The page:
How Does the Russia-Ukraine Crisis Affect Filipinos?

You might think that Russia and Ukraine are miles away from our country and we probably won’t be affected anyway. However, the invasion has already made an impact on the Philippines, and here’s how.

Russian forces reportedly launched a military operation in Ukraine on Thursday. With the recent event, an economist told CNN that Filipinos are also affected. “The main concern right now will be where inflation would be headed locally,” Security Bank AVP and chief economist Robert Dan Roces said.

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Saint Basil’s Cathedral in Russia | Photo from Pexels

Investopedia defines “inflation” as the decline of purchasing power of a given currency over time. “Purchasing power”, on the other hand, is the value of a currency or the number of goods/services that one unit of money can buy.

Simply put, we should brace for price increases, as Presidential Adviser for Entrepreneurship Joey Concepcion said during the Laging Handa briefing on Friday. Concepcion also reportedly said that the increase in the price of crude to over $100 per barrel will cause commodities prices to increase.

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Meanwhile, Roces talked about the increase of costs of many agricultural commodities imported by the Philippines, like wheat and soybean. He emphasized, “All these could likely transmit into local prices with the cost being transferred towards local consumers.”

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Photo from Rice Pinas (@ricepinas )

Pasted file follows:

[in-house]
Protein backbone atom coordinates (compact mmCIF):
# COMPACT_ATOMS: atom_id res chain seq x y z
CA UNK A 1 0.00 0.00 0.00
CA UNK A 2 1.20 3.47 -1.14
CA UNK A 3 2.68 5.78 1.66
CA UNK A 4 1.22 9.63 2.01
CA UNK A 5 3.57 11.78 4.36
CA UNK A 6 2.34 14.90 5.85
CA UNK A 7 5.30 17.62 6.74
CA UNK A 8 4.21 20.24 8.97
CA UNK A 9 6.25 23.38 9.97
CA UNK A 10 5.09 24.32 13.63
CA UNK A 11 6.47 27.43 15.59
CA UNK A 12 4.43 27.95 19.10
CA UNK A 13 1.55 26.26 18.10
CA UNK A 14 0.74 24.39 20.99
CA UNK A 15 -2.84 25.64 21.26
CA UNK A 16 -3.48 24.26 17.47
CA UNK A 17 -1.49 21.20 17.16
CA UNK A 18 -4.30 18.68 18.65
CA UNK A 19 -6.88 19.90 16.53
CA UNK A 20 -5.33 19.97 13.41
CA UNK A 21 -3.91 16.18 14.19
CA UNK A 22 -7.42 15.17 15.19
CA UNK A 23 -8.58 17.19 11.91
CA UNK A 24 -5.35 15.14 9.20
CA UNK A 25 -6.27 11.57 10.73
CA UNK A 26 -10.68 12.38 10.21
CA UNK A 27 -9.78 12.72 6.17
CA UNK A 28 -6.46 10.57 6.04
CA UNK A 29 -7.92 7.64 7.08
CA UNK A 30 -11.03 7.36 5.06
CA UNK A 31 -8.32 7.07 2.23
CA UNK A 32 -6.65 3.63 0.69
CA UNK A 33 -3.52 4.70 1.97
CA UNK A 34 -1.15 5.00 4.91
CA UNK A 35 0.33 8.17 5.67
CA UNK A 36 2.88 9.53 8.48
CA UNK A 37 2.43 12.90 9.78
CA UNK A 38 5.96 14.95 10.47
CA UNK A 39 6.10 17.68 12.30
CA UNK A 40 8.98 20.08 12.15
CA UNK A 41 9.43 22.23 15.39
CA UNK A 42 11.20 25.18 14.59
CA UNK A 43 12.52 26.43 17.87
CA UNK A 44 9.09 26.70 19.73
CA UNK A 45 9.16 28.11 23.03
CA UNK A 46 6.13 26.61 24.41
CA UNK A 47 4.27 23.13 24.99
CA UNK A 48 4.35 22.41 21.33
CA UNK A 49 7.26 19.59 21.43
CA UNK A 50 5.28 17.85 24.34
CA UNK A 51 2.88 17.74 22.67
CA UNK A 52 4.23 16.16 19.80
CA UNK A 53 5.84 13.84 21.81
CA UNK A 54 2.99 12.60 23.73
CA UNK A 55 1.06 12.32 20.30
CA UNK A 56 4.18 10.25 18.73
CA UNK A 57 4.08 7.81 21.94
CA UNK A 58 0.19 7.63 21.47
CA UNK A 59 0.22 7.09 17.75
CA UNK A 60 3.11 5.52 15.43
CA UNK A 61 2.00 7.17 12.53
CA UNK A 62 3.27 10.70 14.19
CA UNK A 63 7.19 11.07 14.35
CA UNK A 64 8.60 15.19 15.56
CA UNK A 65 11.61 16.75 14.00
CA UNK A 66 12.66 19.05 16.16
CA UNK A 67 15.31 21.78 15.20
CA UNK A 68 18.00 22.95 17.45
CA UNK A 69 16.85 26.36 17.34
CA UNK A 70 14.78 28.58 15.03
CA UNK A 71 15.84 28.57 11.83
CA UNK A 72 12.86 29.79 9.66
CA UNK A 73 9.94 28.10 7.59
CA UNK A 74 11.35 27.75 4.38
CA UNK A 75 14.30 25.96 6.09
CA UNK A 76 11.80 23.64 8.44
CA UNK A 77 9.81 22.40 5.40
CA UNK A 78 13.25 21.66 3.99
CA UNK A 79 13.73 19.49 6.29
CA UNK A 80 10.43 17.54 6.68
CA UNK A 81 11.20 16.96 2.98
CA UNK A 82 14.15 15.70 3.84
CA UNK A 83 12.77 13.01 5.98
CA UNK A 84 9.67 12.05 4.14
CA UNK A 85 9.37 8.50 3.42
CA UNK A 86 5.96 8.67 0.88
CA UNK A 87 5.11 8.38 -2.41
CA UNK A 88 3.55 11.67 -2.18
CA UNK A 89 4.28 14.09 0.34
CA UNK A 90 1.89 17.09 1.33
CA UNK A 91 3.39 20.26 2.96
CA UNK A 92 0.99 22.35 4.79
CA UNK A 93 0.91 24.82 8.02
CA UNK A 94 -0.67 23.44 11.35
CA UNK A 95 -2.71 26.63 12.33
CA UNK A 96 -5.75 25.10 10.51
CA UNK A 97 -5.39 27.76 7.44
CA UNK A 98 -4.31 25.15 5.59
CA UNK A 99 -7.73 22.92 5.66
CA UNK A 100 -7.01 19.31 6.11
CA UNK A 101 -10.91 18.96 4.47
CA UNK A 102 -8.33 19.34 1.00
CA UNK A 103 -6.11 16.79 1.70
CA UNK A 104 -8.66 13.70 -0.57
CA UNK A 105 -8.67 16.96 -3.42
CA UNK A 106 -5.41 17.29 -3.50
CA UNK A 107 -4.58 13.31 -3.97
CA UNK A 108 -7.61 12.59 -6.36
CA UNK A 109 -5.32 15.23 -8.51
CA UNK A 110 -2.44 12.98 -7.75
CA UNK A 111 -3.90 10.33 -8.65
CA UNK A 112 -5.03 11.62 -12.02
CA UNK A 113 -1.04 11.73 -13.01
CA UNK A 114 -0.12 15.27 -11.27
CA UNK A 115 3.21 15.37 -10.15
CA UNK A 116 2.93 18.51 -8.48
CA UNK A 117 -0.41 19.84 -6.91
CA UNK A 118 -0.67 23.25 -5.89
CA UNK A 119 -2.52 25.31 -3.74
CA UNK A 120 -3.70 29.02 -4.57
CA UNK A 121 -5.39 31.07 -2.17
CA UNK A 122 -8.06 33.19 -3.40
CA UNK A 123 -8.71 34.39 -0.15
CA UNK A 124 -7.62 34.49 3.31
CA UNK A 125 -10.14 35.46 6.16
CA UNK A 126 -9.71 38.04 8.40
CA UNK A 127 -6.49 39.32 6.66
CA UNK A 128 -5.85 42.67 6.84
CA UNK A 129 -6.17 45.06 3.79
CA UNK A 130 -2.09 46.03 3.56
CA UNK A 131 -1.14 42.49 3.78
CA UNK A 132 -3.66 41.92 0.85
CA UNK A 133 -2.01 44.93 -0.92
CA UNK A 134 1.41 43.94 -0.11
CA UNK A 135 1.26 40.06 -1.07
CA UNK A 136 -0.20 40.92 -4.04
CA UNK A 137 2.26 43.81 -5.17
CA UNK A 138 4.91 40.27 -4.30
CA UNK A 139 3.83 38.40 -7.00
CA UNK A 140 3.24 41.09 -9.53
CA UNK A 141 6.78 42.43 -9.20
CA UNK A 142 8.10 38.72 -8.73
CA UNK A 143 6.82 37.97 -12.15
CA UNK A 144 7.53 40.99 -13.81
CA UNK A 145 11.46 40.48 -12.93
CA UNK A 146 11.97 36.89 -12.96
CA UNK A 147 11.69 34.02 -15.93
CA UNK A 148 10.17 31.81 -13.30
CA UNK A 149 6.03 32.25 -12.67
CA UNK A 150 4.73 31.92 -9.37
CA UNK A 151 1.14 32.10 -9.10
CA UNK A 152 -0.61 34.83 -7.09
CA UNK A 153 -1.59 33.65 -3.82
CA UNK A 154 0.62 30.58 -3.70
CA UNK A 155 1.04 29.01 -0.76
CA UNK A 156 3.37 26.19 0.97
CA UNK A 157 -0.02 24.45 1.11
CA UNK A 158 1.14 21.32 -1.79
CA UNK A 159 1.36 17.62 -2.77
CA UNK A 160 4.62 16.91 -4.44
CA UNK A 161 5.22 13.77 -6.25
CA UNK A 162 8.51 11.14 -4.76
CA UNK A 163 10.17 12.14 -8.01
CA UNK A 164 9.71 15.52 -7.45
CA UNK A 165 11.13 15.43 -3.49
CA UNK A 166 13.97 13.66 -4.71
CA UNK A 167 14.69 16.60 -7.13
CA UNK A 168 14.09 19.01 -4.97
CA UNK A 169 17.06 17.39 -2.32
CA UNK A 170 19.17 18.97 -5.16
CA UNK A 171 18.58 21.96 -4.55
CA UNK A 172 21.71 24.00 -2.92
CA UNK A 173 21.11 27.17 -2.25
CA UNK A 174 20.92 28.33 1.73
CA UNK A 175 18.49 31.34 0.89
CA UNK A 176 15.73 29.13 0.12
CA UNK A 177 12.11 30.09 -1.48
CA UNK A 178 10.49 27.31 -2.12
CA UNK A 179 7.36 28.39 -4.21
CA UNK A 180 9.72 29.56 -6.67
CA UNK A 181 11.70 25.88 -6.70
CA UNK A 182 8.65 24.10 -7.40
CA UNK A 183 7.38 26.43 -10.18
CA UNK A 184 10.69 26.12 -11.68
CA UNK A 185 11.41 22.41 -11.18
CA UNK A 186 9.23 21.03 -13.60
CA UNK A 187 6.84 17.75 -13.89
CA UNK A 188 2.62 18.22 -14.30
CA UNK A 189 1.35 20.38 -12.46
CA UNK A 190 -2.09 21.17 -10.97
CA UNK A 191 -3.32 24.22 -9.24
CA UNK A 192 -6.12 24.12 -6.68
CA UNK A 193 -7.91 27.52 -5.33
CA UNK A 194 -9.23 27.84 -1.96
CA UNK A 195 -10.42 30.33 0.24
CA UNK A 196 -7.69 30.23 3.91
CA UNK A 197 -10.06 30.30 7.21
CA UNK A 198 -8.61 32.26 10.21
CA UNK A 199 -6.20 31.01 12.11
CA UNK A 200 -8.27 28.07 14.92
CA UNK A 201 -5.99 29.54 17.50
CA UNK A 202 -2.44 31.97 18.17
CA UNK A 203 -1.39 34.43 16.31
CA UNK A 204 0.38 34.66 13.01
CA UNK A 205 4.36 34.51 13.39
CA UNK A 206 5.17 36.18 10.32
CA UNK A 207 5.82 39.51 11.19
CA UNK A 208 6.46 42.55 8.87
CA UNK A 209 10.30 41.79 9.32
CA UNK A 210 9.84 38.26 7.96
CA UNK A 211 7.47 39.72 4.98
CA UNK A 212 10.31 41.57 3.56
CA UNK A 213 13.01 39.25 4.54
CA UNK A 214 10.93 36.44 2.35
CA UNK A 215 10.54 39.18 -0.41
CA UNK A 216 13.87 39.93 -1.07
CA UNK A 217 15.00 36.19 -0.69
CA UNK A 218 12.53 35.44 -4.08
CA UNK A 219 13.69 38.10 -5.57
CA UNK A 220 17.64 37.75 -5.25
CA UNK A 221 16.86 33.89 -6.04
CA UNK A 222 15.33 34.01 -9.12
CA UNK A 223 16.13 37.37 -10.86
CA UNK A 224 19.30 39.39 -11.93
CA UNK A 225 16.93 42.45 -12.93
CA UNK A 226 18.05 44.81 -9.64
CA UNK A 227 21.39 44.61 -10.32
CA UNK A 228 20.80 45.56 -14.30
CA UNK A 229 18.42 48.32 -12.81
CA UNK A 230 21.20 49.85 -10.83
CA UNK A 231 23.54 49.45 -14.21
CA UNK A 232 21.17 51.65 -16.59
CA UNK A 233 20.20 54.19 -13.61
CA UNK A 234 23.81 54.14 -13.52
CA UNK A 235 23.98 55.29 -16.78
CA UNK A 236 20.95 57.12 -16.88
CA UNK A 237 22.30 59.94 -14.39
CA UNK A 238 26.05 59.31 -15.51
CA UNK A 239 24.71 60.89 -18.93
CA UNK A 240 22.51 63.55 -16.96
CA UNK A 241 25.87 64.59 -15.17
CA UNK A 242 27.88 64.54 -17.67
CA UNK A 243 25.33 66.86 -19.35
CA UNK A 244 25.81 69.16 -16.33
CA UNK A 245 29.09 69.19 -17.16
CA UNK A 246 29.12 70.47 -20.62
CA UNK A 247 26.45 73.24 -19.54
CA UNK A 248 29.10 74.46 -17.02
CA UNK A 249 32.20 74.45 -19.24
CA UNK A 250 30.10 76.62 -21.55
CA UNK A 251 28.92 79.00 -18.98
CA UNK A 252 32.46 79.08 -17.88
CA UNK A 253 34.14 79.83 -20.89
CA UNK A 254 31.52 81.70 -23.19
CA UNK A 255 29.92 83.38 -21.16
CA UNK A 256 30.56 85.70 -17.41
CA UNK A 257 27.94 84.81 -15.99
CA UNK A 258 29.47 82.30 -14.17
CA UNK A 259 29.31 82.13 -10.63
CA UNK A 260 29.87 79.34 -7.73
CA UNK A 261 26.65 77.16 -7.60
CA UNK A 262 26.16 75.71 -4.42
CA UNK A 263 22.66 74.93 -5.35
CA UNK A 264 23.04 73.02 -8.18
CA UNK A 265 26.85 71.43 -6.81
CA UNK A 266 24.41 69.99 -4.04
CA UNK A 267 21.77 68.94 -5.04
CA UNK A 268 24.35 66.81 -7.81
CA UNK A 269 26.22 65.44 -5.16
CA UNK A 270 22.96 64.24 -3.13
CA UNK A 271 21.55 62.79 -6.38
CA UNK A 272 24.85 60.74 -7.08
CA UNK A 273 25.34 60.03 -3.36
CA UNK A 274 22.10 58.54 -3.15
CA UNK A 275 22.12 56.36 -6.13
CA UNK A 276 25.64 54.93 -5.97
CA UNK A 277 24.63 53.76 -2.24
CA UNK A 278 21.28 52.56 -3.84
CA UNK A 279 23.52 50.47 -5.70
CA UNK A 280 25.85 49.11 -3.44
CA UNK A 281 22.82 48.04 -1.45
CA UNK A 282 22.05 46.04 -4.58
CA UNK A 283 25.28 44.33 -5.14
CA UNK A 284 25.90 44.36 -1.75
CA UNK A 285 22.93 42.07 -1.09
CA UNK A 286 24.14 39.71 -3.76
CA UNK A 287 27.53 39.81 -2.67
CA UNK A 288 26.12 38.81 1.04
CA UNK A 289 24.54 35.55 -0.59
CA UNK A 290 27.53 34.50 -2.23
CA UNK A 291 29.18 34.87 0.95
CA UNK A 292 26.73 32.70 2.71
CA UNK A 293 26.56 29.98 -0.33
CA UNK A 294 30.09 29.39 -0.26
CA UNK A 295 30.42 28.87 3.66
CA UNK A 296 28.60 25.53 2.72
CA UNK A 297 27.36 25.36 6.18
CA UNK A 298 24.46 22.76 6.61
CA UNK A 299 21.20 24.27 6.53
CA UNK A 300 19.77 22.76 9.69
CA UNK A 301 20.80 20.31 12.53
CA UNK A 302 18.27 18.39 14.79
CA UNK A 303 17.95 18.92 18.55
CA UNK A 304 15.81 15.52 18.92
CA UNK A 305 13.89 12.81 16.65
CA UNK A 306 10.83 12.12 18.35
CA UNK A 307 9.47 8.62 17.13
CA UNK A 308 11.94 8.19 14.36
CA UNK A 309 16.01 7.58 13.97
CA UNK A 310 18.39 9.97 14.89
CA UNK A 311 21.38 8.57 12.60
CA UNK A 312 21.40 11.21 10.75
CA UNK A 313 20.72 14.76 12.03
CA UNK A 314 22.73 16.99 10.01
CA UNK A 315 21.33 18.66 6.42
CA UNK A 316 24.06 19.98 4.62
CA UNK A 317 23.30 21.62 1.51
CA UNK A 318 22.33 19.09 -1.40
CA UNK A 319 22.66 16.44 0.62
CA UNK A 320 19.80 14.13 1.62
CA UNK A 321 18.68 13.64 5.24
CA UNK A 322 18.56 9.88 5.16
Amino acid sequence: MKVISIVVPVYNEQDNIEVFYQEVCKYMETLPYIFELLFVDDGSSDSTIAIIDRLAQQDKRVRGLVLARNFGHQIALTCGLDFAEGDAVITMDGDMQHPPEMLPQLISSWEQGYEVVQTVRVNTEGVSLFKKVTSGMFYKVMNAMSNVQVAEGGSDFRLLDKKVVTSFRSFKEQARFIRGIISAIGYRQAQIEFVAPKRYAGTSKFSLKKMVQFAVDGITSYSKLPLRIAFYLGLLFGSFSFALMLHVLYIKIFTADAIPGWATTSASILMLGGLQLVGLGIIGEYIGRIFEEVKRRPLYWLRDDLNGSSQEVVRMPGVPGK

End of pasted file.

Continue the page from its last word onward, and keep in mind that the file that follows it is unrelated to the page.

Despite the situation being currently confined regionally, he says that its effect on the Philippines could however become more massive if the situation gets worse. He explained “The situation right now remains very fluid and we can only hope that it doesn’t get any worse. But if it does, I think our authorities, especially our economic managers, remain steadfast in terms of preparing for the worst outcome in terms of pricing.”

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The chief economist also explained how this may be a difficult situation for the country as we are only starting to recover from the COVID-19 pandemic.

“What the government can do now is to aid this recovery further through monetary and fiscal support–some subsidies in terms of fuel price subsidies, something that they did with much success last year, which actually tamed the inflationary tendencies,” Roces stated. “What we have to do at the moment is to watch out for that pass-through effect coming from the conflict. So mostly, it has something to do with price shocks as well. Our inflation can only serve to slow down economic growth, so I think that’s where the support should come from.”

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